Monthly Archives: October 2014

Been an interesting week. No word from either pitch. But no one has passed yet either. Doesn’t mean they won’t, just means more patience is needed. Something all writers have to get used to.

My wife had a serious health scare this week, too. A condition she had previously that she was assured was something that didn’t reoccur did. And she ended up in the hospital for 5 days. She’s home now and doing well, but damn. She’s one tough cookie and healing and doing exactly what the doctors told her to, so that the non-reoccurring disease doesn’t reoccur again. Thank God it’s over and she’s ok.

Then...  I found out that my opinions and knowledge about writing don’t count because I write “crappy TV movies”. Now, I’m going to say that the person who wrote this on a public board wasn’t commenting on my personal films (I don't think) as much as much he (yes, it was a he) was commenting on TV films as a whole, saying that anyone who scrapes the bottom of the barrel (like me) and writes for Hallmark or Pixl or ABC Family or Lifetime or any number of Cable outlets are hacks who don’t deserve the time of day. Real writers write for lofty arenas like Movie Studios and Major Production Companies. (Major production companies produce TV movies too, but why mess up this guy’s thesis with facts.) But he pointed the answer at me. I laughed.

Don’t misunderstand. At first I got a little steamed, but then I calmed. I’ve seen this before. An unproduced writer who will only let who he deems the best touch his vaunted work. I wish him success. He’s got a much tougher road because of that attitude though.

I posted my OPINION on a public board in answer to a question about the viability of Big Budget scripts. I answered that I thought Big Budget scripts can be a good sample, but if you want to sell something, the future of original scripts is in Cable, VOD, Online with Netflix types, and whatever pops up in that arena in the future. These are the only people who are buying and producing original work in any significant way. Studios are too scared to take a chance on it. For the kinds of money they risk, they need audience pre-approved goods. Marvel, DC, sequels, best selling book adaptations, remakes of old films and TV shows....etc... You know the drill. You see what’s in the theaters every week. I said, and I do believe it, that if you write an amazing script with a reasonable budget you will generate all kinds of heat. Look at the people who wrote and made SAW.

He took exception to my answer. He said, in so many words, you only make it to the top if you aim for the top. Big Budget Studio Films. You can’t listen to people like me who write cheap crap. I guess aiming for the top can only happen from the outside. I thought you could start anywhere and use that experience to aim for the top. My bad.

Not really. Not settling for anything but the top is a recipe for keeping your day job 99% of the time.

Yes, every year there are maybe a couple of writers that write some big budget epic that wins universal praise and lands them a deal to write a Marvel film. Their film doesn’t get made, but they're in the game. So yes, if you’re burning with the desire to unleash your Big Budget Epic, by all means, write it. I never said don’t write one. I think the guy who dissed me would be surprised that I have two of them ready to go and one in the middle of being written. And as I work my way up from “crappy” cable films, which by the way have actually paid all my bills and more the last two+ years, I have three theatrical films moving forward. Now, they all may end up on VOD, but hey, they’re moving toward production with a writing credit for me and actual money paid. Why limit yourself by looking down your nose at any kind of screenwriting?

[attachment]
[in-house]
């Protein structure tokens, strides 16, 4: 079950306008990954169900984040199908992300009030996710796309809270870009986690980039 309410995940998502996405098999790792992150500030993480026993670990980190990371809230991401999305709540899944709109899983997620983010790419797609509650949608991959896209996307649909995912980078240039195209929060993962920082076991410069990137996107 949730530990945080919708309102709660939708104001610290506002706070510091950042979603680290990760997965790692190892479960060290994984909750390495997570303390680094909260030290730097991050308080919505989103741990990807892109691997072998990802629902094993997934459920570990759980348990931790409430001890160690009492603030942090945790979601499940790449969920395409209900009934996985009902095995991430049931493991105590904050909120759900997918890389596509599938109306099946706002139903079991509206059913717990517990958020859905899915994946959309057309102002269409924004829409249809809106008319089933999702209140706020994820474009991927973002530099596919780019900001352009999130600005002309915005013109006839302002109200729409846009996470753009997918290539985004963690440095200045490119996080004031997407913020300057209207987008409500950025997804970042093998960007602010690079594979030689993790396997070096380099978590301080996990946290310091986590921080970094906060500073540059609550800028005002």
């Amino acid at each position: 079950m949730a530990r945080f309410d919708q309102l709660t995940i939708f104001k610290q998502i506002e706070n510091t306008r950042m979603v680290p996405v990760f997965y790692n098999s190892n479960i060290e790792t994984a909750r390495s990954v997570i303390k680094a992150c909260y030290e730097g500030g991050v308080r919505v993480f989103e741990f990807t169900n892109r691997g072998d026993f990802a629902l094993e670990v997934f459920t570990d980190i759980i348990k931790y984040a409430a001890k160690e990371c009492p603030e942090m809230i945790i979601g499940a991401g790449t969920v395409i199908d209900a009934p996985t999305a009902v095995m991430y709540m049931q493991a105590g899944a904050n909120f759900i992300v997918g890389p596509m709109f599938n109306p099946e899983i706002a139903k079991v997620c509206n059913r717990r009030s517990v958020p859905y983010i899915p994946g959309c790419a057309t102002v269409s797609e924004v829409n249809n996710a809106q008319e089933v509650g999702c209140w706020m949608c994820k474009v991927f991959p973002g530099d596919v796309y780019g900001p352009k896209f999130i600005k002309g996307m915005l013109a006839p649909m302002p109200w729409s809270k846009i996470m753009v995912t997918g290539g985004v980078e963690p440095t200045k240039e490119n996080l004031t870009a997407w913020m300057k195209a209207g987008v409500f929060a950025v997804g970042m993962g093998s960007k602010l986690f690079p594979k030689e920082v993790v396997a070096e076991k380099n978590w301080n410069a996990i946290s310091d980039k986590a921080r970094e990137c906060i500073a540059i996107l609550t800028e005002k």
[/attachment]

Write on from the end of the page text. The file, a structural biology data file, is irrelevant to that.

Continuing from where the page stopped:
Both of my pitches the last couple of weeks came DIRECTLY from my TV experience. Both production companies asked to see me because of my TV resume. One for a limited series and the other is another crappy TV movie, that’s not crappy (it’s a great idea). And out of that pitch meeting may come another unrelated write for hire job on top of it. For another TV movie. That pays. Well.

You, as a writer, need to be open to any number of avenues for experience. I started in this business writing corporate videos and radio commercials. I wrote for anyone who would pay me. Local directors who needed a polish on their tiny indy film that had no chance of going anywhere. I wrote short films for hire, rewrote short films for directors. I wrote and directed cheap cable commercials for local businesses. Anywhere to get my foot in any door, to get my work out there and seen. I’m not too proud. It’s experience. It’s education.

You owe it to yourself as a writer to explore every path you can to getting out there. Look at any writing job as an opportunity.  Explore the good writing contests. The Blacklist. The Query. Networking. And look seriously at writing a great small budget film.

I wrote one called “Extracurricular Activities”. It has been responsible in some way for every door that has opened for me and every option on another script or write for hire job I've ever gotten. Every opportunity. Even got me my manager. It is way too dark and twisted to be a cable film for Hallmark, but the writing ability on a budget got me my first meeting with them. If it had been a big budget extravaganza they wouldn’t have given me the time of day, because they want people who know how to write well, small.

Everyone has to start someplace. It’s easier to start on a bottom rung of a ladder and work your way up than it is to wait and wait to be dropped at the top.